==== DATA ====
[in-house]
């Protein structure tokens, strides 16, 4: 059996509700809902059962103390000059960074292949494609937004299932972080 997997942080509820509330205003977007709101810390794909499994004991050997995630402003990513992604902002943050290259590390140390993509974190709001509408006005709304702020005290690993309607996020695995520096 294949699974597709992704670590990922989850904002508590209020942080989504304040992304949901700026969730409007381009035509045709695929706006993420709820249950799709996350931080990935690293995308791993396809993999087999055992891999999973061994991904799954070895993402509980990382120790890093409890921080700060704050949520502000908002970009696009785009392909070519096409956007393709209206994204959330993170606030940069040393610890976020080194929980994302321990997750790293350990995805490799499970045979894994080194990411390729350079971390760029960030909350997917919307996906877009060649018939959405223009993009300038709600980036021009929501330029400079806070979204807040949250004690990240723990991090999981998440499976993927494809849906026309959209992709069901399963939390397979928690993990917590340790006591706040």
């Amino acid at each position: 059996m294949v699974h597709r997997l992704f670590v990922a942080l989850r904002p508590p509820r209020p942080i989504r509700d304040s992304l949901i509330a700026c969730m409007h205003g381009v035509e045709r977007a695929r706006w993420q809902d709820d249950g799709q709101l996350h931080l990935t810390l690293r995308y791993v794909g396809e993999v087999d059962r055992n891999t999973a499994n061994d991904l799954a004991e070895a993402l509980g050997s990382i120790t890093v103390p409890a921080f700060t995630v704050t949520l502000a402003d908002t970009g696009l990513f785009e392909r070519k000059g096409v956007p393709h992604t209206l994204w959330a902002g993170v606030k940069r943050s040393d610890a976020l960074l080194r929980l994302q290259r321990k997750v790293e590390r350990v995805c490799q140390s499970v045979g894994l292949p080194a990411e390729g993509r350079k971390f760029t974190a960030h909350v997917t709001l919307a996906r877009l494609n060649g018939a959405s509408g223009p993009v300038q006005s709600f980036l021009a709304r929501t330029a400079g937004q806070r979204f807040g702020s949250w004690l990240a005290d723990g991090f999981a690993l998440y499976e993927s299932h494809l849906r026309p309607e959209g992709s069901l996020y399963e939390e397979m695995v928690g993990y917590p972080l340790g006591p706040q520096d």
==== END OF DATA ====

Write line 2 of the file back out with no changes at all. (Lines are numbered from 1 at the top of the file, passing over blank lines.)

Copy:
């Protein structure tokens, strides 16, 4: 059996509700809902059962103390000059960074292949494609937004299932972080 997997942080509820509330205003977007709101810390794909499994004991050997995630402003990513992604902002943050290259590390140390993509974190709001509408006005709304702020005290690993309607996020695995520096 294949699974597709992704670590990922989850904002508590209020942080989504304040992304949901700026969730409007381009035509045709695929706006993420709820249950799709996350931080990935690293995308791993396809993999087999055992891999999973061994991904799954070895993402509980990382120790890093409890921080700060704050949520502000908002970009696009785009392909070519096409956007393709209206994204959330993170606030940069040393610890976020080194929980994302321990997750790293350990995805490799499970045979894994080194990411390729350079971390760029960030909350997917919307996906877009060649018939959405223009993009300038709600980036021009929501330029400079806070979204807040949250004690990240723990991090999981998440499976993927494809849906026309959209992709069901399963939390397979928690993990917590340790006591706040």